The Skeptical Informer, July 2009, Volume 3, No. 5
The newsletter of the IT Skeptic. All the IT skeptical news that is fit to print... and then some!
- War in Iran and/or North Korea as the USA attempts to destroy their nuclear capability. The Yanks are already in hock up to their eyeballs with a series of wars and a massive economic bailout - they can't afford another war, but they can't afford not to either
- Protectionism in either USA and/or the EC (listen to the zeitgeist in both places)
- Ecomonic crash in China as their state-fabricated fairy-stories that pass for economic statistics finally can't be faked any longer
- Meltdown in the European and/or US property markets as the bad loans really bite
- A quiet slide as each wave of layoffs triggers another contraction in our consumer-driven economies that in turn drives more layoffs... I know our family spend is 40% of what it was 12 months ago
- A flu epidemic further depresses both productivity and consumption
FWIW, here are some sample ITIL service catalogue documents. They may not be flash but they are better than what you get in the ITIL V3 Service Design book. I have used these a couple of times with success but they are not extensively road tested: they are provided on an as is basis with no warranty or support.
We've raised the issue before of whether ITIL certification offers a return on investment, especially if you pay your own way as compared to scamming the boss into paying for it. For those of you who are self-funded, the total cost may be food for thought. I reckon it is up to $60,000 or even more, depending on your hourly rate, not to mention 4 to 6 weeks out of your life.
[Updated: I was asked about online training so I looked at that too. Courses are much cheaper but if you factor cost of your time it is still a hefty commitment.]
Let us summarise the skeptical arguments focused around the value of CMDB . [Updated to move some text up from comments]
In my post about the control of ITIL the IT Swami conjectured that the future might hold ISACA gaining control of ITIL's space and possibly merging with itSMF. If that does not happen, it is pretty clear from ISACA's newly announced strategy that they are going to end up competing at least on the boundaries of their respective turfs and possibly over a large overlapping area.
As I have said before, probably the biggest gun in the ITSM skepticking field right now is Aidan Lawes. Once again he has turned the flamethrower onto the ITIL Software Scheme, with a blistering post on his blog: "people with vested interests increasingly seem to find a ready platform for their propaganda... The software assessment service springs to mind as a prime example. Purported to be launched in the interest of the procurer, it seems to be much more in the interests of the small group (OGC, APMG and SMCG) involved in its secretive development." I'll let you read it there. Apart from agreeing with Aidan that a standard that is secret is lunacy (the kind of lunacy that only the British could invent), I'd like to pick up on some points that Aidan didn't address.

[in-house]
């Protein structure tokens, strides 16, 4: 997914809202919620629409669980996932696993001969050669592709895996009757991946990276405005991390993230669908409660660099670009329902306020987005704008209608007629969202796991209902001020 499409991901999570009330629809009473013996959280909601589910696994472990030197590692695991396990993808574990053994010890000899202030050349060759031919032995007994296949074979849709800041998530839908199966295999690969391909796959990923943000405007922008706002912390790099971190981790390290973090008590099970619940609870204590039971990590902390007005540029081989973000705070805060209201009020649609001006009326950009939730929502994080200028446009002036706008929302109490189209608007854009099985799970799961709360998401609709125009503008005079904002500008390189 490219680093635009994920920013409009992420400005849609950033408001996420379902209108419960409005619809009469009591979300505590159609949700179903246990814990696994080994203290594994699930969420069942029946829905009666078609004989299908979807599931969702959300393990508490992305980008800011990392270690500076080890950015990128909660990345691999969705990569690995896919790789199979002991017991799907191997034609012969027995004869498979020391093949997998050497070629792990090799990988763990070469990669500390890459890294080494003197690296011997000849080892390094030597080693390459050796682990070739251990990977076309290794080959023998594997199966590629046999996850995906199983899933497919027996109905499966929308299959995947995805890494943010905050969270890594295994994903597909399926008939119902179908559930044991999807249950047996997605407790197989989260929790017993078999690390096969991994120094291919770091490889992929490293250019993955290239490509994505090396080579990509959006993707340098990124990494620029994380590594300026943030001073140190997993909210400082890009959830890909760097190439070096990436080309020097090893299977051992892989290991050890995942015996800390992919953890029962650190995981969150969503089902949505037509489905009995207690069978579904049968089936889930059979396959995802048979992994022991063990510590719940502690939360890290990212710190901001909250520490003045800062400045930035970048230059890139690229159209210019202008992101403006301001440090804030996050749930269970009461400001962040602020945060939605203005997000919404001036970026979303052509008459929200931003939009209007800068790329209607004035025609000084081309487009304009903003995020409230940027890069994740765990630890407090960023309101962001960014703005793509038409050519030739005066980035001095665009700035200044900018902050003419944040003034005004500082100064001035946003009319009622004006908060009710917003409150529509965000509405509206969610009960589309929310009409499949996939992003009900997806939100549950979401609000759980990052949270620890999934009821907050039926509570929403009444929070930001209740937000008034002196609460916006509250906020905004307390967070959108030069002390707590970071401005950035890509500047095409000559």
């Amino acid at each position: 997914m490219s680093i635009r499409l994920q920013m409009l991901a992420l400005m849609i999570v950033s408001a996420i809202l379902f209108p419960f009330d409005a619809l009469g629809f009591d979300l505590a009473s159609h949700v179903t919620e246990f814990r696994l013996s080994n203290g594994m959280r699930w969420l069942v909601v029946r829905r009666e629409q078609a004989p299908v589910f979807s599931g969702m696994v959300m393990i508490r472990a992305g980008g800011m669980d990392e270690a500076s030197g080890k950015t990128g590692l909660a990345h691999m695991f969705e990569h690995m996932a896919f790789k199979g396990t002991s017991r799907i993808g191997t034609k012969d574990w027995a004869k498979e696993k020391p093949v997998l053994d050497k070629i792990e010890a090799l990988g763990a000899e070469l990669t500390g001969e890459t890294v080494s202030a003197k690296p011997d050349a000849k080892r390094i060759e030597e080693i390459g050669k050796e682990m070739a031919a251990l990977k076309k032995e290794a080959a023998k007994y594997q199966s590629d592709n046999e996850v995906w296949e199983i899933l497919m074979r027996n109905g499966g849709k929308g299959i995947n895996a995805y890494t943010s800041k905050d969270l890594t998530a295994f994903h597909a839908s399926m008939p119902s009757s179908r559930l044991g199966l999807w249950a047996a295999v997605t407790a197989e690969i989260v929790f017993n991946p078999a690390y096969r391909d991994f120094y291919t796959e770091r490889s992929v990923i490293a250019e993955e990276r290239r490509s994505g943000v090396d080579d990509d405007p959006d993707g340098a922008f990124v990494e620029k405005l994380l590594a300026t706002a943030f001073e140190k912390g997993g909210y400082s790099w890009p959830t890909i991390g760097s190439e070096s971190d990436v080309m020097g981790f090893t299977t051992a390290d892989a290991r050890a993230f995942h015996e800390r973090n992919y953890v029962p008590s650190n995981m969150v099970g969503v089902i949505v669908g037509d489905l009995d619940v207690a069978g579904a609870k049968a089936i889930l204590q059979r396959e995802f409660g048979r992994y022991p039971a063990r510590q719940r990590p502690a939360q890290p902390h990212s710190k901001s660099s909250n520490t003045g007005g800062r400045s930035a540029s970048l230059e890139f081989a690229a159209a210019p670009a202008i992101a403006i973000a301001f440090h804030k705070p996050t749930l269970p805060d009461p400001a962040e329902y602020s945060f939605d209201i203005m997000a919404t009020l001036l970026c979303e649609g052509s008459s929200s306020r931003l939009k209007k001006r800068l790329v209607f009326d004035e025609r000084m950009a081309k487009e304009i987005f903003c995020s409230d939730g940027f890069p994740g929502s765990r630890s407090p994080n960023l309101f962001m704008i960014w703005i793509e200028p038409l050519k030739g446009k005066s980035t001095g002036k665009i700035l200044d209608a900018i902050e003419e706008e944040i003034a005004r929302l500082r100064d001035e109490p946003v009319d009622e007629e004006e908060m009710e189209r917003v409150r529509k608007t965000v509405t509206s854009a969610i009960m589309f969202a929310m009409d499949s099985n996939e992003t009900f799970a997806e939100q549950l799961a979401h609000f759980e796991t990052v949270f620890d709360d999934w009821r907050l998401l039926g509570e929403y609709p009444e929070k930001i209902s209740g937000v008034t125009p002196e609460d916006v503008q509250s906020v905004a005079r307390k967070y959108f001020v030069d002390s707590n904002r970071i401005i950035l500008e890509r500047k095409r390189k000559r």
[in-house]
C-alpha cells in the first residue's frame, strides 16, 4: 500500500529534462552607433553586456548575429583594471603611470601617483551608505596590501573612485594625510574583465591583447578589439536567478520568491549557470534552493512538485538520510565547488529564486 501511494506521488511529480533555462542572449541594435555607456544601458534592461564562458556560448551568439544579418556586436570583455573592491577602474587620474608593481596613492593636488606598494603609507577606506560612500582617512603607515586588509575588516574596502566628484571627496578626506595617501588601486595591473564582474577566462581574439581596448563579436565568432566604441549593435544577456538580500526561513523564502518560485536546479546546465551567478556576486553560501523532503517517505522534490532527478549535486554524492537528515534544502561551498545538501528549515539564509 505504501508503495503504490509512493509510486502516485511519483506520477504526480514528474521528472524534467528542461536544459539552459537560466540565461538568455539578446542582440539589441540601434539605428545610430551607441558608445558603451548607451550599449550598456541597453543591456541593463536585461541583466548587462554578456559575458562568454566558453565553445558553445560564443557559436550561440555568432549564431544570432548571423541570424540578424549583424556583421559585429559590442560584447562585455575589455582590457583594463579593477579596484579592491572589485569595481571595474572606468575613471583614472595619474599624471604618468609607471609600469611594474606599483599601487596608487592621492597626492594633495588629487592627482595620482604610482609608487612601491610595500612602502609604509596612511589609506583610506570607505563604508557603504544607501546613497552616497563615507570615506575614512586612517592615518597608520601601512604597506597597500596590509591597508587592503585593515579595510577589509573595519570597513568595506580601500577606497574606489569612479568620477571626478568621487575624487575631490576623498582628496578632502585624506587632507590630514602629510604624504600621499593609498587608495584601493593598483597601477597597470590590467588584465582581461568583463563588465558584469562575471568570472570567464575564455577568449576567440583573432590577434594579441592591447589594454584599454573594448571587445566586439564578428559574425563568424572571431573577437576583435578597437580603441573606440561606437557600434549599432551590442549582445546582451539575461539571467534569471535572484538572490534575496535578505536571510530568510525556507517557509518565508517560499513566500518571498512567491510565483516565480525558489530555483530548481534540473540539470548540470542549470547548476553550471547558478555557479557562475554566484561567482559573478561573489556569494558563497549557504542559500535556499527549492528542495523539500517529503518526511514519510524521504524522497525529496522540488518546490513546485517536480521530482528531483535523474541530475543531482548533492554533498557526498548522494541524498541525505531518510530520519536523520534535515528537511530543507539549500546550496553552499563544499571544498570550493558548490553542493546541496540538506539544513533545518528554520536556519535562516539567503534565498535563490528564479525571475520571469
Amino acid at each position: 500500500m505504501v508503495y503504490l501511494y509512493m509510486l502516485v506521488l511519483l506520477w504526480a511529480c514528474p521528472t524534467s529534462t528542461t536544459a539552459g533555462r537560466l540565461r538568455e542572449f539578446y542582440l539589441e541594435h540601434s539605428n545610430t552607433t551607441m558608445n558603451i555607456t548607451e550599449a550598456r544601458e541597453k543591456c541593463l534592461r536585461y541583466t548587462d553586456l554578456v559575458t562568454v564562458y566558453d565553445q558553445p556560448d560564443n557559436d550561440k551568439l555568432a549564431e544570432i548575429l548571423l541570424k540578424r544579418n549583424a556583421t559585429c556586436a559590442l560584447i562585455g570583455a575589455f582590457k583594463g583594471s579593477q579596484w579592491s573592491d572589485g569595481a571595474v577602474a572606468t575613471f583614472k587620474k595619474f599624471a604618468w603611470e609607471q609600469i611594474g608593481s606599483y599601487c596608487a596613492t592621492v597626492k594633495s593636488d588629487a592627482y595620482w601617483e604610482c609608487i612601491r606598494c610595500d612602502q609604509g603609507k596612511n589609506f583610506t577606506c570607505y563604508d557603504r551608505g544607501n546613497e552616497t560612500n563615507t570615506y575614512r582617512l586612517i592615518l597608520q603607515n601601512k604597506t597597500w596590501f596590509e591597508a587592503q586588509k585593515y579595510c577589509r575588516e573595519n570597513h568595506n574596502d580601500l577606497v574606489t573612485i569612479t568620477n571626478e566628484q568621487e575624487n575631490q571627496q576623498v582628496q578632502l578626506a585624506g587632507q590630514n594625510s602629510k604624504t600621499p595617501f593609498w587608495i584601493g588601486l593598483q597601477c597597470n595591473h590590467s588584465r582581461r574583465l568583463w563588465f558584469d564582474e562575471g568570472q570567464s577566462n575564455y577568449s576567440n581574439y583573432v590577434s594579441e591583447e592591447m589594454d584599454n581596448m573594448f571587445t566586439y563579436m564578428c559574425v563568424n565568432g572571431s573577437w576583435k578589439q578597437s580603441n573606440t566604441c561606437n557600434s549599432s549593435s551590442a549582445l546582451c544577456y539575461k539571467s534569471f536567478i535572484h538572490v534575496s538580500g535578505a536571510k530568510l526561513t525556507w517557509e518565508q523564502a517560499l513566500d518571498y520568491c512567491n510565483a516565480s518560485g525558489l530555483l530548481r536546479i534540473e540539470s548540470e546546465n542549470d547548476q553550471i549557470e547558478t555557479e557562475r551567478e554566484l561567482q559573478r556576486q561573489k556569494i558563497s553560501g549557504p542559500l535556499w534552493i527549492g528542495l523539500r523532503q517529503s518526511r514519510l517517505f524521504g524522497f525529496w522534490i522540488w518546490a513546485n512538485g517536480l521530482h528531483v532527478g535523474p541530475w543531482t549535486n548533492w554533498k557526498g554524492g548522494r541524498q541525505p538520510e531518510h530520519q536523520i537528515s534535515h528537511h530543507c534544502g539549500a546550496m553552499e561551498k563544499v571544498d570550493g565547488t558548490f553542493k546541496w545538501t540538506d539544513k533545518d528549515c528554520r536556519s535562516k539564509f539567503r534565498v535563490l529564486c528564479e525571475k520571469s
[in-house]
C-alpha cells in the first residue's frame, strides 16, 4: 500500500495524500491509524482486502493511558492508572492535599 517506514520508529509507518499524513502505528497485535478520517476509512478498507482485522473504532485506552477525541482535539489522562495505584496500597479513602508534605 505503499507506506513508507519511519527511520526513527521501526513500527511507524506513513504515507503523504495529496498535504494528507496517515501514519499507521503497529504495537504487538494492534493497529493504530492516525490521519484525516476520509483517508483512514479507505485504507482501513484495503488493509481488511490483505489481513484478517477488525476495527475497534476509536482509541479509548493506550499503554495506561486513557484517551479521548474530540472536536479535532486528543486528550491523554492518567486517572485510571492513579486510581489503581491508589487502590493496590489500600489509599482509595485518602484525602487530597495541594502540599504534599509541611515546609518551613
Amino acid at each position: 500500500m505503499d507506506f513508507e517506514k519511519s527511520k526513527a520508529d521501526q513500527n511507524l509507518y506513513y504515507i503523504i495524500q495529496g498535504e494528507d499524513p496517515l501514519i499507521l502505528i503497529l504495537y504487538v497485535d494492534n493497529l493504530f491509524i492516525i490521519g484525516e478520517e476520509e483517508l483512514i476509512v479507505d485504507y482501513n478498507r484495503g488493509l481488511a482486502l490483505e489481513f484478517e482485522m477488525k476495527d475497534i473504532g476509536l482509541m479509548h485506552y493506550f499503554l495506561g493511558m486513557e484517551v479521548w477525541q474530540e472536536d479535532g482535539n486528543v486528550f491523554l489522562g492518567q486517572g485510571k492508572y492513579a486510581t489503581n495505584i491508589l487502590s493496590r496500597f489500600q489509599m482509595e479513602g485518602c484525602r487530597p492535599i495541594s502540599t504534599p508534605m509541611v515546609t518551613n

[Update: For the record, the IT Skeptic does not believe that there is anything illegal or dishonest about the ITIL Software Scheme. I do allege that it has been conducted in a manner that is inept, naive, unnecessarily secretive and without proper consideration for most of the stakeholders. It seems to me to be about as far from best practice in setting standards as one can imagine.]
A leading cultural assumption in the business world is that anything we do should be benchmarked against world’s best practice. But why pay for gold when copper will do? Don’t aim for best when there is no business driver to do so. Organisations are wasting resource and damaging themselves unnecessarily chasing a “best” standard for everything. A concept that deserves more attention is “core practice”: the minimum needed to get the job done within acceptable risk. Save “best” for focused areas where it counts.
Consultants shouldn't have to defend our hourly rates but we often do. Usually it is to more junior staff working alongside us, or to not-so-smart managers. Many managers I have worked for made less per hour than me but they understood how the world works. I wish more did - it becomes tiresome. Consulting rates are driven up not only by value delivered, but also by risk absorbed, slack capacity, and scarcity.
Here's a great post “It’s The People Stupid”. I almost agree with it, but I think the writer talks around the most important point: “Change The People Stupid”.
The bigger and more successful (and lucrative) ITIL gets, the more we see some consultants trying to create a masonic guild of ITIL "experts". It is a complete myth that one has to be so experienced in ITIL to implement it or run it, or even discuss it.
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